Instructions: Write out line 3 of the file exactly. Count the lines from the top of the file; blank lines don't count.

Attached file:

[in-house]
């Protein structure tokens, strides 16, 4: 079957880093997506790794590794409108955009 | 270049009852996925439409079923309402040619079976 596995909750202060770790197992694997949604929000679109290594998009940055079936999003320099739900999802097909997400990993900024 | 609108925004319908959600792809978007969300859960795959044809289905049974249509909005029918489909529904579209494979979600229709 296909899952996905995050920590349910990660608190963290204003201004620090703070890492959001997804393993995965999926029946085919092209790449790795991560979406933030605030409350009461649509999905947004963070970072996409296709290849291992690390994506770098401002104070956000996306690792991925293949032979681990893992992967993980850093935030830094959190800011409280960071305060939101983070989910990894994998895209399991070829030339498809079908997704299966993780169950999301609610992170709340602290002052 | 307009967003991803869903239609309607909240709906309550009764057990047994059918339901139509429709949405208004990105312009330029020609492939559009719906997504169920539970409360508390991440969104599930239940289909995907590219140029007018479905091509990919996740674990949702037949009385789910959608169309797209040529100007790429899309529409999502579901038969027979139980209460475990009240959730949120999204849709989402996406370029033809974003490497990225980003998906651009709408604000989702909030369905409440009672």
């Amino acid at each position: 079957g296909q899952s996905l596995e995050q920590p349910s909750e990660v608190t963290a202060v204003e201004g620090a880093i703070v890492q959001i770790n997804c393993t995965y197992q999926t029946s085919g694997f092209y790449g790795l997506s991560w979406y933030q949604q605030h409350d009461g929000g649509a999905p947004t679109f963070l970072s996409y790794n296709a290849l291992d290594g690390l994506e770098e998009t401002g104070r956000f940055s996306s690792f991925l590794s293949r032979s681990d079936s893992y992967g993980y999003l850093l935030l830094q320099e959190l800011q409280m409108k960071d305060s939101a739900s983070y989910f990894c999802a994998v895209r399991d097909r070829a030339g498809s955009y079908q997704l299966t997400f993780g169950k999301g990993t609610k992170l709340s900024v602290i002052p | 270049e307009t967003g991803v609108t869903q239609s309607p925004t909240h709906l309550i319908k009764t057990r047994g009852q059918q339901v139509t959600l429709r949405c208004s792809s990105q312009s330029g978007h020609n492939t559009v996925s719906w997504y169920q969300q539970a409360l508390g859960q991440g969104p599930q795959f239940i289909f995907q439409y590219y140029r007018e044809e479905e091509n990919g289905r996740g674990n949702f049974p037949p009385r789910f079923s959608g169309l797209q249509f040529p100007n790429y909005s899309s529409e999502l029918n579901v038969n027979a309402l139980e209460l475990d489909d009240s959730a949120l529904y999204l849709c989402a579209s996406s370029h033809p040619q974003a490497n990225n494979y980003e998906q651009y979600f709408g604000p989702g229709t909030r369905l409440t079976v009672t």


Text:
């Amino acid at each position: 079957g296909q899952s996905l596995e995050q920590p349910s909750e990660v608190t963290a202060v204003e201004g620090a880093i703070v890492q959001i770790n997804c393993t995965y197992q999926t029946s085919g694997f092209y790449g790795l997506s991560w979406y933030q949604q605030h409350d009461g929000g649509a999905p947004t679109f963070l970072s996409y790794n296709a290849l291992d290594g690390l994506e770098e998009t401002g104070r956000f940055s996306s690792f991925l590794s293949r032979s681990d079936s893992y992967g993980y999003l850093l935030l830094q320099e959190l800011q409280m409108k960071d305060s939101a739900s983070y989910f990894c999802a994998v895209r399991d097909r070829a030339g498809s955009y079908q997704l299966t997400f993780g169950k999301g990993t609610k992170l709340s900024v602290i002052p | 270049e307009t967003g991803v609108t869903q239609s309607p925004t909240h709906l309550i319908k009764t057990r047994g009852q059918q339901v139509t959600l429709r949405c208004s792809s990105q312009s330029g978007h020609n492939t559009v996925s719906w997504y169920q969300q539970a409360l508390g859960q991440g969104p599930q795959f239940i289909f995907q439409y590219y140029r007018e044809e479905e091509n990919g289905r996740g674990n949702f049974p037949p009385r789910f079923s959608g169309l797209q249509f040529p100007n790429y909005s899309s529409e999502l029918n579901v038969n027979a309402l139980e209460l475990d489909d009240s959730a949120l529904y999204l849709c989402a579209s996406s370029h033809p040619q974003a490497n990225n494979y980003e998906q651009y979600f709408g604000p989702g229709t909030r369905l409440t079976v009672t």